Ulips cannot guarantee returns as their investment is market-linked. However, the pitch used is that Ulips have the potential to give higher returns than FDs, with the guarantee of a sum assured.

It is also important to understand that the nature of Ulips and FDs are different. Ulips are flexible—you can switch between different types of investments based on the market conditions. This flexibility gives you a chance to earn more, but there is market risk involved. On the other hand, the returns from FDs are guaranteed and, therefore, predictable.

But there are some aspects that tilt the scale towards Ulips. One, you can avail of tax benefits on premiums, as well as on the maturity amount. FD returns are taxable and only specified 5-year FDs can help you save tax at the time of investment. Besides, Ulips come with an insurance cover, though at a cost.

Says Suhas Harshe, money coach at MoniYogi Suhas Harshe, a financial planning firm: “Often, agents mislead people by presenting insurance policy documents as FDs, pointing out shared features like the company logo. They frequently skip showing the benefit illustration, which is required to display returns at 4 per cent and 8 per cent, according to the Insurance Regulatory Development Authority of India (Irdai) rules. Ulips offer investment options in conservative, balanced, or aggressive funds. Misleadingly, agents highlight the highest returns from aggressive funds and compare them to FDs.”

“Since FDs usually have shorter durations, up to five years, and Ulips are for longer periods, the misrepresentation involves comparing the maturity amount of a shorter-term FD with a longer-term Ulip, suggesting higher potential lump sum. Agents may imply guaranteed returns by showcasing impressive historical returns without disclosing the market-linked nature of these returns, falsely presenting them as FDs,” adds Harshe.

Emotional Manipulation: The salespersons usually use emotional spiel to lure customers, i.e., if something were to happen to the breadwinner. “Emotional pitch is used for your wife, for your child’s education, to camouflage the low return lock-in,” says Rathi.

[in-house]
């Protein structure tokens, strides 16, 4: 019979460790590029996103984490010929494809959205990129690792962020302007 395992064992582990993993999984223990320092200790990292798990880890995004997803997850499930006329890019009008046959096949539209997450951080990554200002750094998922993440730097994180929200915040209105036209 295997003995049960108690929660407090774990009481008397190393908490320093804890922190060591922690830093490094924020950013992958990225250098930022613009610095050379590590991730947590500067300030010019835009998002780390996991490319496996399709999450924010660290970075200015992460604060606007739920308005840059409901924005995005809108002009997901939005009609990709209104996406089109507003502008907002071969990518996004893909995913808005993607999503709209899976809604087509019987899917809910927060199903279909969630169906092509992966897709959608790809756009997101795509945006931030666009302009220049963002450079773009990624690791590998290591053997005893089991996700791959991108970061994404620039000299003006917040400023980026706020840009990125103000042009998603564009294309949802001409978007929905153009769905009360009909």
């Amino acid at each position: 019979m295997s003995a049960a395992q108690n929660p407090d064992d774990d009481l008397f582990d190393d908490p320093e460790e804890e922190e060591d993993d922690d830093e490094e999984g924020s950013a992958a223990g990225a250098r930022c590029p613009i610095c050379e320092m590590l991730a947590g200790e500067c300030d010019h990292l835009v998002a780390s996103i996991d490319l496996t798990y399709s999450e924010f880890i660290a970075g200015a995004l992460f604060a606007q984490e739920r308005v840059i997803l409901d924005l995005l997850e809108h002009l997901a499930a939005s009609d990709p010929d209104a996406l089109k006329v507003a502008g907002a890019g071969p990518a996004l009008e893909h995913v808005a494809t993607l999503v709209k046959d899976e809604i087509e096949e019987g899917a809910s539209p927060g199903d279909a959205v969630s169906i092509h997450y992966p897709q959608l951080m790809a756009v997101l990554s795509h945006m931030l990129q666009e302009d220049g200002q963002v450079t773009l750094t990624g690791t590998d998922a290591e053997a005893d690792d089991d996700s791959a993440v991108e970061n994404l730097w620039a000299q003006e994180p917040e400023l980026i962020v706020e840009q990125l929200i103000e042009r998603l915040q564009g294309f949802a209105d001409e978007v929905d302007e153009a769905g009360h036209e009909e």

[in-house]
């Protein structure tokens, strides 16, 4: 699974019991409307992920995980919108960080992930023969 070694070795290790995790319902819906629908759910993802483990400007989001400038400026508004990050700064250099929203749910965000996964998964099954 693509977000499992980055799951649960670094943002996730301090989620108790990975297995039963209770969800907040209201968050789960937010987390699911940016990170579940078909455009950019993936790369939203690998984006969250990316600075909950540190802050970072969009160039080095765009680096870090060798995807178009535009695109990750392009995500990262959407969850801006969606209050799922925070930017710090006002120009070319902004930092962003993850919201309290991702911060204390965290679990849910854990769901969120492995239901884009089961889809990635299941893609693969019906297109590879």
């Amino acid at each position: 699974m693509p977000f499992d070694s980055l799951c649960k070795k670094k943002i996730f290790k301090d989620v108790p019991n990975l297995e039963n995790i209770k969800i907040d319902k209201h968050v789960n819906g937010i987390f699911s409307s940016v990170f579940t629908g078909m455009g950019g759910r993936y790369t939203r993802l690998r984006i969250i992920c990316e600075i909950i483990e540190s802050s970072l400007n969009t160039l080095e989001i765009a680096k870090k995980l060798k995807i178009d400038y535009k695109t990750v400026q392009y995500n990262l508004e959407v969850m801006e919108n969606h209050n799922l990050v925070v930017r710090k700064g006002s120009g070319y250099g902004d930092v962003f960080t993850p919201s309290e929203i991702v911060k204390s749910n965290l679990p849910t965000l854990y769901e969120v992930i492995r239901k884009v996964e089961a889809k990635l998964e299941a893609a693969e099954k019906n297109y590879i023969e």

However, term insurance suffices for that need as it offers the highest sum assured at the lowest cost.

The Tax Allure: The allure of tax benefits on premium payments (under Section 80C of the Income-tax Act, 1961) and tax-free maturity proceeds (under Section 10(10)) adds another layer to the selling strategy.

To qualify for tax advantages upon maturity, the premium should be less than 10 per cent of the sum assured for policies purchased between April 1, 2012, and February 1, 2021. For policies bought before April 1, 2012, the maturity amount will be exempt from tax if the annual premium is below 20 per cent of the sum assured. Regarding plans purchased after February 1, 2021, tax exemptions on maturity require the total premiums paid to be under Rs 2.5 lakh.

Says Shenoy: “The most common sales pitch for Ulips is an investment mode whereby you get the dual benefit of life cover coupled with tax benefits. The tax benefits on premium and returns highlight the deal.”

Seniors most Vulnerable

Unsuspecting senior citizens are one of the softest targets. A relationship manager at a well-known private bank, who does not wish to be quoted, acknowledged that senior citizens are their main target customers. “They are often pitched single premium, or guaranteed income policies, which may not align with their needs,” says Rathi.

Also, having their money locked up for five years, which is the lock-in for Ulips, may not be a good idea. Senior citizens are more susceptible to these sales pitches, especially since they may not have much idea about new-age financial products.

“Also, seniors often don’t receive life cover of 10 times the annual premium, leading to taxable funds on maturity or surrender under Section 10(10D),” adds Rathi.

What Should You Do?

To start with, one should not mix insurance with investment, whether it is an endowment plan or a Ulip. Pure term plans can take care of protection, and investments can be made independently through various equity and debt products.

“Opting for a simple term plan for life cover and considering mutual funds or equity-linked savings schemes (ELSS) for investment returns and tax benefits is a more informed approach,” says Rathi.

There are other things one should avoid as well. “Never buy insurance from a bank. Ulips are largely sold by banks under pressure of sales targets,” says Ladha. He also warns that one should not fall into the trap of single-premium Ulips. Ulips and traditional plans have three modes of premium payment—regular, limited period, and single. The last involves making a single payment for the entire term and is usually a large sum. “Single-premium Ulips are usually mis-sold as fixed deposits with higher returns and tax advantage,” says Ladha.

Understanding these distinctions can empower investors to make sound decisions and avoid potential Ulip-related pitfalls.